Calumet Fisheries is also known for their smoked shrimp, which can be smoked much like fish, except without the brine and often quicker. If you're smoking shrimp, you want to make sure to get ones that are large count, around 10-15 per pound. "The only other trade secret is to smoke the shrimp shell on—headless, shell-on shrimp. If you don't leave the shell on it'll dry cup and curl up in a millisecond. The shell keeps the moisture in and cooks the shrimp."
Another easy bit of shellfish to smoke at home is oysters. "We smoke our oysters out of a home made gravity bong," says Peter Gevrekis of of the tea-smoked oysters he serves at New York's Desnuda. Gevrekis says brine-heavy east coast oysters are the best. "You want that brine to interact with the smoke."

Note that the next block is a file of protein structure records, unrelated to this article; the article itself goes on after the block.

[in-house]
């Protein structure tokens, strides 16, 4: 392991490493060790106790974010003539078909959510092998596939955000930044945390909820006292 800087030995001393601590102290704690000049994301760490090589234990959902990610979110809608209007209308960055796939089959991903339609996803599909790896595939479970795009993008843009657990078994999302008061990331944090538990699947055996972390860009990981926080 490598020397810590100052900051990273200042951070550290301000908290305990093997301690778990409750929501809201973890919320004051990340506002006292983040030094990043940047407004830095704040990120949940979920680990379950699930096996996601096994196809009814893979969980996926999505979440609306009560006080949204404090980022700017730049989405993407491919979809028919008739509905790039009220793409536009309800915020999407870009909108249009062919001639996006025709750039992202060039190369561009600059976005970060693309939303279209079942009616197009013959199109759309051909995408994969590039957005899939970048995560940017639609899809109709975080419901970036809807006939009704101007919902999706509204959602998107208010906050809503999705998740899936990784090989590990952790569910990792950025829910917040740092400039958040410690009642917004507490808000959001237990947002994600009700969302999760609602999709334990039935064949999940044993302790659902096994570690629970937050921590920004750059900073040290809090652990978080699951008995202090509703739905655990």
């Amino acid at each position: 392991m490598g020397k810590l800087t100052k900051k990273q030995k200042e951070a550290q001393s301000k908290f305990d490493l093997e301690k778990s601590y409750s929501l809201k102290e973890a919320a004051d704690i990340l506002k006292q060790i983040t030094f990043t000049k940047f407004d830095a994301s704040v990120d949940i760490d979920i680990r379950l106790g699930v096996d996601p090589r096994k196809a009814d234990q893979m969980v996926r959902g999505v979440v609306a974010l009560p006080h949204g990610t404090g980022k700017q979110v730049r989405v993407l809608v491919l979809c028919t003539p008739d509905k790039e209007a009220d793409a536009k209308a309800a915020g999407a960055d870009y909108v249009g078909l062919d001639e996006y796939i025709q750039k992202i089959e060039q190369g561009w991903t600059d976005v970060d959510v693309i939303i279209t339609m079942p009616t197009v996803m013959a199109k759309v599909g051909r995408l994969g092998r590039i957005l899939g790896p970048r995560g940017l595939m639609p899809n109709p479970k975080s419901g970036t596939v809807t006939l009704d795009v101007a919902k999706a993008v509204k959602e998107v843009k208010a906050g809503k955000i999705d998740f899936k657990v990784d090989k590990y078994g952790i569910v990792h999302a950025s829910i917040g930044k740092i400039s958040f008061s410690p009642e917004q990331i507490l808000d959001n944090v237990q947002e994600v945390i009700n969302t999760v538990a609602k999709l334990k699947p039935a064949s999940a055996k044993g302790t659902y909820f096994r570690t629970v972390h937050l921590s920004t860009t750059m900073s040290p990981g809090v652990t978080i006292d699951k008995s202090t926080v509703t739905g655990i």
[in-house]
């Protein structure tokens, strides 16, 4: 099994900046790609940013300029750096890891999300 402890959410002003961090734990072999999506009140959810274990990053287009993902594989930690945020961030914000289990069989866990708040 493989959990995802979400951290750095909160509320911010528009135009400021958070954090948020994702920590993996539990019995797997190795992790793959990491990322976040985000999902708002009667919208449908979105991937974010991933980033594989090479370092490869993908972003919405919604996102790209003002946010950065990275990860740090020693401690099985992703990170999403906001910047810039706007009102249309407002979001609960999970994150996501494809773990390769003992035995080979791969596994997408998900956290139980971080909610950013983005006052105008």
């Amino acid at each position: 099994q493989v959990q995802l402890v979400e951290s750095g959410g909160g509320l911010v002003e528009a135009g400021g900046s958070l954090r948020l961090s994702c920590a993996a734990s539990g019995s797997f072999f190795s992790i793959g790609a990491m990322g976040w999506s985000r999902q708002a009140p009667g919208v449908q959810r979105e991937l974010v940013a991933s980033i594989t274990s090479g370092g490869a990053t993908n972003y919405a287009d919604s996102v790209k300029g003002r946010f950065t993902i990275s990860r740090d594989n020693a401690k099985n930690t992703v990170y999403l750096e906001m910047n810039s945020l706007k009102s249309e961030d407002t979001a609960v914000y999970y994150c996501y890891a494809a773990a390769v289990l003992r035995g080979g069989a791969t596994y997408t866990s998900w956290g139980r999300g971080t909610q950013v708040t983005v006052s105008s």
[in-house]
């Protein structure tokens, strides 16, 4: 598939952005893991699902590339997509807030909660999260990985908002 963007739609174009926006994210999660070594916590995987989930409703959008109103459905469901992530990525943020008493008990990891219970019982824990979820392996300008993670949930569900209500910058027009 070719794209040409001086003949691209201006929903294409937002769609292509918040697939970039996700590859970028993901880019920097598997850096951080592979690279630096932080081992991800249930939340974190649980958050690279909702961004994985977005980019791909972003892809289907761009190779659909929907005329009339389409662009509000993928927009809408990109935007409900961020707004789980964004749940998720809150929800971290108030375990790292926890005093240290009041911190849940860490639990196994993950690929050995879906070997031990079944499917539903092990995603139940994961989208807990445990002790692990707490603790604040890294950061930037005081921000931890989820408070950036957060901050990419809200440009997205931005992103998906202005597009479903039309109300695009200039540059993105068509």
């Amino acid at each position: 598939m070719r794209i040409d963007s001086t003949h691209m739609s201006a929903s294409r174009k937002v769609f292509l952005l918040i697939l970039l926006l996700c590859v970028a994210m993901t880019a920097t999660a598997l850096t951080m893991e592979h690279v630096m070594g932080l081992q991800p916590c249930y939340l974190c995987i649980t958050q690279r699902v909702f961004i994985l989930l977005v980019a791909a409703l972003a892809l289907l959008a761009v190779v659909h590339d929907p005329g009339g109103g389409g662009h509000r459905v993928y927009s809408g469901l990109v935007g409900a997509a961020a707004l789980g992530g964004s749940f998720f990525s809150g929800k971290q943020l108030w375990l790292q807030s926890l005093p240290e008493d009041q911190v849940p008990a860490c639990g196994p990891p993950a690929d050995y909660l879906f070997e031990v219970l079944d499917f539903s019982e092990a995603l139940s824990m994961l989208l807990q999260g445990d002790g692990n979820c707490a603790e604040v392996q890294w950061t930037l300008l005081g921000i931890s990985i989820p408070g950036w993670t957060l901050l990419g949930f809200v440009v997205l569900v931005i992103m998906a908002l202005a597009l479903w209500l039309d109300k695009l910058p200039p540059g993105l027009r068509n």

You want to get the right wood. "Mesquite and hickory, those are all meat smoking woods that'll give the fish a flavor you don't want." Instead, use a more delicate wood like alderwood, oak or cherry.
However, for the oysters, you can just build a bong out of a water bottle. There are a few instructional videos and diagrams out there, but we're sure you can dig deep to your college days to remember how it's done. Then instead of drugs, you're going to burn tea and other flavorings. "We use lapsang sushang tea and szechuan peppercorns. You can probably smoke other fish like that as well, it's a deep smoky flavor," says Gevrekis.